New car owners could have their rights to a refund, repair or replacement spelled out in legislation following recommendations made by the competition watchdog in its draft report on the car industry.
The move comes after a yearlong investigation raised 'deep concerns' about car makers' failure to observe the rights of shoppers protected under Australian Consumer Law.
The Australian Competition and Consumer Commission's (ACCC) investigation
into the car industry has found manufacturers actively prevent new car
owners from receiving a refund or a replacement car – rights that are
guaranteed to Australians under consumer law – with the use of rigid
complaints handling systems and policies.
An alarming number of complaints combined with an apparent disregard for
guaranteed consumer rights has led to the ACCC recommending changes to the
law that address when new car owners are entitled to a refund, free repair
or a replacement.
"These proposed changes would entitle consumers to get a refund or
replacement within a set period of time if their new car doesn't work,"
says Rod Sims, chair of the ACCC.
"They would also clarify that multiple non-major failures can amount to a
major failure," he adds.
More than 10,000 complaints about car manufacturers were made to the ACCC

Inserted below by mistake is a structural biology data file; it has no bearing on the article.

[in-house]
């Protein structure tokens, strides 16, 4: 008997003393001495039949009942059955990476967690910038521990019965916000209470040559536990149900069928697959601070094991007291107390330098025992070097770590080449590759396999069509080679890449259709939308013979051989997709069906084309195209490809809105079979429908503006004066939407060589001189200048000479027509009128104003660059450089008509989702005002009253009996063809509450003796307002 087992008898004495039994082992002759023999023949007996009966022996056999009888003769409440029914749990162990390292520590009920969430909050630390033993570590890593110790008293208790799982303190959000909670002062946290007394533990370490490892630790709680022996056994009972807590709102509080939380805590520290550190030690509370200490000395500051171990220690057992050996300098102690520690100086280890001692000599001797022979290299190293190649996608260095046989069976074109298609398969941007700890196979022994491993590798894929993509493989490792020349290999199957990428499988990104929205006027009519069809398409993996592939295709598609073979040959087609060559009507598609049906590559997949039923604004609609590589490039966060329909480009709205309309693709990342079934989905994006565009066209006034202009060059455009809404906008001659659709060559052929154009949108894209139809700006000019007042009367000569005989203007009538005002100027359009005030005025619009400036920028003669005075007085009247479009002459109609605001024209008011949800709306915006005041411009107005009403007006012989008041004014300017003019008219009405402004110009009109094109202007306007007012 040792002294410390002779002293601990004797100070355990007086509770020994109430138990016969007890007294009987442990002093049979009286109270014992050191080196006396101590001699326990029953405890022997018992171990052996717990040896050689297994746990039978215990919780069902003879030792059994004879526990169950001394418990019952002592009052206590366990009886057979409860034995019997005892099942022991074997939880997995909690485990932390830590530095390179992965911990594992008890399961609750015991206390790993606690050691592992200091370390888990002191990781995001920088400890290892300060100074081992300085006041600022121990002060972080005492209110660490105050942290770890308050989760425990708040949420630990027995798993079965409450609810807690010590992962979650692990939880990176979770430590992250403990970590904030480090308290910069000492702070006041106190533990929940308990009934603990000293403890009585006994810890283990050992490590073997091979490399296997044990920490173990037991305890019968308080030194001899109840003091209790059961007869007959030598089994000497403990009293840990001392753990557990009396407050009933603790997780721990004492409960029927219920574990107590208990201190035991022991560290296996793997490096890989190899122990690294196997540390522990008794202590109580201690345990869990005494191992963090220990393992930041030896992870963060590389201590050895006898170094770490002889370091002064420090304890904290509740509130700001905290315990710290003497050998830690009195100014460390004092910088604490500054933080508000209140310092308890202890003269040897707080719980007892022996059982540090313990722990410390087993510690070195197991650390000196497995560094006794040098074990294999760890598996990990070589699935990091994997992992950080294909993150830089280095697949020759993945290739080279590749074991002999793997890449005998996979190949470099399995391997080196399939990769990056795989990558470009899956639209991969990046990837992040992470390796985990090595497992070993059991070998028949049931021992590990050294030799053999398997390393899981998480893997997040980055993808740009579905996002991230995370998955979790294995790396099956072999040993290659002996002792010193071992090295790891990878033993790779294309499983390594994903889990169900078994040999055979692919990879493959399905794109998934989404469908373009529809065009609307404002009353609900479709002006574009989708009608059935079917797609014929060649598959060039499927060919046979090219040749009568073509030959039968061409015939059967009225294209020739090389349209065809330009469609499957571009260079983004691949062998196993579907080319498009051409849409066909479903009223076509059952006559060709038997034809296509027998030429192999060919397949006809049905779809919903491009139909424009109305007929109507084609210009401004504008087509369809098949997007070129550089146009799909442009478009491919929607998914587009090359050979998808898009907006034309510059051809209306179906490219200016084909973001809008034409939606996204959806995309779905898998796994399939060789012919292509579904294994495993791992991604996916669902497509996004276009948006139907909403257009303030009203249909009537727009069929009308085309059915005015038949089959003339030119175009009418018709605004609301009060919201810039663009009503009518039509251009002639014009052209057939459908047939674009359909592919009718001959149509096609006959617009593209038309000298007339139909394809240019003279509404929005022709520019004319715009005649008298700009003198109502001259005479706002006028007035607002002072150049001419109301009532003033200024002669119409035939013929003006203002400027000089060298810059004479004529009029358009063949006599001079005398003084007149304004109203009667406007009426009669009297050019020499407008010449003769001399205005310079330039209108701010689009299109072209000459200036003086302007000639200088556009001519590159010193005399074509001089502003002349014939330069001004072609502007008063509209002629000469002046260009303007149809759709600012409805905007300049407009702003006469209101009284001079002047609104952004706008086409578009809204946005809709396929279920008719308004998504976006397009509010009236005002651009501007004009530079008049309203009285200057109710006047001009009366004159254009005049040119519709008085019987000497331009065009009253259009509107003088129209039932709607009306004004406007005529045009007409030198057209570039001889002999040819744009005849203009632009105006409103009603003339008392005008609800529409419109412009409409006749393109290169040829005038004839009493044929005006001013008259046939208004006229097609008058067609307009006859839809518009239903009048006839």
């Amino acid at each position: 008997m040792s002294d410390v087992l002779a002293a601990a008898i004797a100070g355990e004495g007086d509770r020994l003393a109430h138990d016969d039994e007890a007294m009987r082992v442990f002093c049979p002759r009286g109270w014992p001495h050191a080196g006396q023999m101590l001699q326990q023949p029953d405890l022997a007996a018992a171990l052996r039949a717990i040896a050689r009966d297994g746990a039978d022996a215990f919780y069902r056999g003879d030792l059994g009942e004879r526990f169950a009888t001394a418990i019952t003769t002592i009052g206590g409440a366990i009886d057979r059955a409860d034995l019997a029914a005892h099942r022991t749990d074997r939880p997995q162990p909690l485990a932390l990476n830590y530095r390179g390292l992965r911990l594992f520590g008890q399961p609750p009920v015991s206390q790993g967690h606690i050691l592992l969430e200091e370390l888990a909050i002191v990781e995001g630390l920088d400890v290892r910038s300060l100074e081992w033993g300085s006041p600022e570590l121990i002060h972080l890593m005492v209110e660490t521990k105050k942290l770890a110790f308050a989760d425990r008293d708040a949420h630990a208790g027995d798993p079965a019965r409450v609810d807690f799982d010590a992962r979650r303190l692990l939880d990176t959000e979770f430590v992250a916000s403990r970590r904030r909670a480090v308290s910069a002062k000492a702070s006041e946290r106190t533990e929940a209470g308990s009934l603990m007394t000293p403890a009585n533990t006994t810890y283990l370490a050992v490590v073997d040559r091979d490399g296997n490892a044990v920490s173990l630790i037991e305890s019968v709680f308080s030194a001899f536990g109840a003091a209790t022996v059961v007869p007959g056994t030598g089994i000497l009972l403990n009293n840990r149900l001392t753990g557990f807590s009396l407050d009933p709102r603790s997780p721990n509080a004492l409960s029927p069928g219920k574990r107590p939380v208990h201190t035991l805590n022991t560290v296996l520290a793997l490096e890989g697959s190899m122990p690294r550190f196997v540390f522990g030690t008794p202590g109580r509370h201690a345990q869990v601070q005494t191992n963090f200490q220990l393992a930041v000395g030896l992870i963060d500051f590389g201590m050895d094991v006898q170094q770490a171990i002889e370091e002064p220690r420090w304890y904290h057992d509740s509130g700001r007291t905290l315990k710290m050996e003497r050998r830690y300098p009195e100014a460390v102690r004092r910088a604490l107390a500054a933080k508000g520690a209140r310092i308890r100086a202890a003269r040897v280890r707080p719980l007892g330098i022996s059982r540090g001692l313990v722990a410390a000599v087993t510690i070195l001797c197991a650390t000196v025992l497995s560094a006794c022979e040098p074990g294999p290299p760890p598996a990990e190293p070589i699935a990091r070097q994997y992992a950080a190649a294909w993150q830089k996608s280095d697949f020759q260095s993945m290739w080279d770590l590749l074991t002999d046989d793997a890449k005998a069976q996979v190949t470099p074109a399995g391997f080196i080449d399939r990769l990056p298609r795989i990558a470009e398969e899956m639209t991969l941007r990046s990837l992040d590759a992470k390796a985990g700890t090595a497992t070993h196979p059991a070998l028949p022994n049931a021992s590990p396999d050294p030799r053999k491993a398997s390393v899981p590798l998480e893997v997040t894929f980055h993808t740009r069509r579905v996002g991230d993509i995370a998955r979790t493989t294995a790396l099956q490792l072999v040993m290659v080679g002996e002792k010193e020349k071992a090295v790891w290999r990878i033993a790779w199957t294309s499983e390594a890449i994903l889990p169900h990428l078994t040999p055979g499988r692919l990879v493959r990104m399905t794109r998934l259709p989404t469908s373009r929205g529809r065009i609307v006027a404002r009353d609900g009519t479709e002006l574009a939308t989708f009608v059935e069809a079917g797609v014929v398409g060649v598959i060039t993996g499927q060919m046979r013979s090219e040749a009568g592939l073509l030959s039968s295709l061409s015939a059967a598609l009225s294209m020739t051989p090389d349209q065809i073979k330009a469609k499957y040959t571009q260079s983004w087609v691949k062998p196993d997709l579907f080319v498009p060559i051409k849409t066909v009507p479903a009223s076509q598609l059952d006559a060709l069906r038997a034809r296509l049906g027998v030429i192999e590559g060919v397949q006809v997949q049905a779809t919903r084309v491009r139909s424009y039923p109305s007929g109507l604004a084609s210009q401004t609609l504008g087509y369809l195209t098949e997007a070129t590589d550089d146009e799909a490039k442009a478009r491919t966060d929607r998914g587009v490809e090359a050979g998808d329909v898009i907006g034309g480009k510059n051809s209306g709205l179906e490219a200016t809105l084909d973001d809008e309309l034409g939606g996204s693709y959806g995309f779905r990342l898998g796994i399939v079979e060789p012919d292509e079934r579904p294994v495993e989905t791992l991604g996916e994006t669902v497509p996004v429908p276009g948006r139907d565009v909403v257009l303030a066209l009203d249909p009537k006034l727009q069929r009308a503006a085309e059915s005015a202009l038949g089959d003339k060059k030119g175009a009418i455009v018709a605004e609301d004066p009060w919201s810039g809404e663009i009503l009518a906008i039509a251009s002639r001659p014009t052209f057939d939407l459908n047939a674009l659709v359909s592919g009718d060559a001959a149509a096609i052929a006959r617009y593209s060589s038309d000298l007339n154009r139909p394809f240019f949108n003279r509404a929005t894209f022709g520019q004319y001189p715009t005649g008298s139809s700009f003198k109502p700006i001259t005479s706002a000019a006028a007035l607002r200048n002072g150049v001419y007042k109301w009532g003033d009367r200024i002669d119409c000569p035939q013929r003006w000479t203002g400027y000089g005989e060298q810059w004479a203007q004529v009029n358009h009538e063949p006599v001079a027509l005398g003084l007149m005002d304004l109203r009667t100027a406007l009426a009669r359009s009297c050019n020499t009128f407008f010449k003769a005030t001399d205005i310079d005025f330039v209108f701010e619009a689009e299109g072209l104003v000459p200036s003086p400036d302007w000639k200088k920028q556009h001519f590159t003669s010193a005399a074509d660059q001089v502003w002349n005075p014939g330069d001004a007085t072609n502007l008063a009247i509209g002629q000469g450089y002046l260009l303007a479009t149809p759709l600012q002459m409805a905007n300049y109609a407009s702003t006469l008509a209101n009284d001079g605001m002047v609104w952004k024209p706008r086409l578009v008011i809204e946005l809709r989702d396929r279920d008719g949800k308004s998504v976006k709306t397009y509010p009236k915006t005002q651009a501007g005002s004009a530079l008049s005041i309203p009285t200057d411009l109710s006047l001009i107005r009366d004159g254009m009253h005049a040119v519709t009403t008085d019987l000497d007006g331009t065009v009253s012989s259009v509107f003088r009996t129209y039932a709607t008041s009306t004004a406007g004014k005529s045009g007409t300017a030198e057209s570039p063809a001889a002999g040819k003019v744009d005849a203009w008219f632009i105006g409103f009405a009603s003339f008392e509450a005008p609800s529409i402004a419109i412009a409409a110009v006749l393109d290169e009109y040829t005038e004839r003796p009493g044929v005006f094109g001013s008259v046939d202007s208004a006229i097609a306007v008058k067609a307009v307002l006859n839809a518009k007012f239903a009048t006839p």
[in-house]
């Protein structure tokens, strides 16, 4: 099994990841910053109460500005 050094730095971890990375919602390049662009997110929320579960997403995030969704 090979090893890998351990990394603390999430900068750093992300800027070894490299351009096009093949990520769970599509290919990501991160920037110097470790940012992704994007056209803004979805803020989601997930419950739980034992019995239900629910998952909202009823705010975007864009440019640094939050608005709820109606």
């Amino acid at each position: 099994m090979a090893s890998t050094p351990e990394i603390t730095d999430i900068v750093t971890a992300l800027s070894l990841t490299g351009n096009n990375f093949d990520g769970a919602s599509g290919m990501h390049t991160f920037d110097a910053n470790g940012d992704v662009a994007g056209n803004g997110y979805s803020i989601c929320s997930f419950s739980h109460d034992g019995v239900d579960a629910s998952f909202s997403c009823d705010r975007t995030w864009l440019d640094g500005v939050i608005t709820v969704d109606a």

in the last two years, while motor vehicles account for approximately 20%
of all complaints dealing with consumer guarantees.
Car makers rely on a dominant "culture of repair" for dealing with car
defects and failures, the ACCC report notes, before going on to reveal that car repairs
have rich profits – an average margin of 64%.
The widespread use of non-disclosure agreements when car makers deal with
complaints and the lack of an independent arbitrator were other noted
"Our draft report highlights the urgent need to address widespread issues
in the industry," says Sims.
An estimated 1.1 million new cars were sold in 2016, from more than 1500 new car dealers operating more than 3500 retail outlets. Car dealers made an estimated $64 billion in the most recent financial year.
The ACCC vowed to hold car companies accountable earlier this year, after a
CHOICE investigation found new car owners were being pressured into signing non-disclosure agreements in order to secure a replacement or refund.
Within the last month, the competition watchdog has initiated Federal Court
proceedings against Ford for failing to uphold protected consumer
guarantees, while it accepted a court enforceable undertaking from Holden.
Meanwhile, the ACCC has assigned a task force to investigate the car industry's recall of potentially fatal Takata airbags, after a CHOICE investigation
found only a third of the 2.1 million cars have been repaired since the recall began in 2009.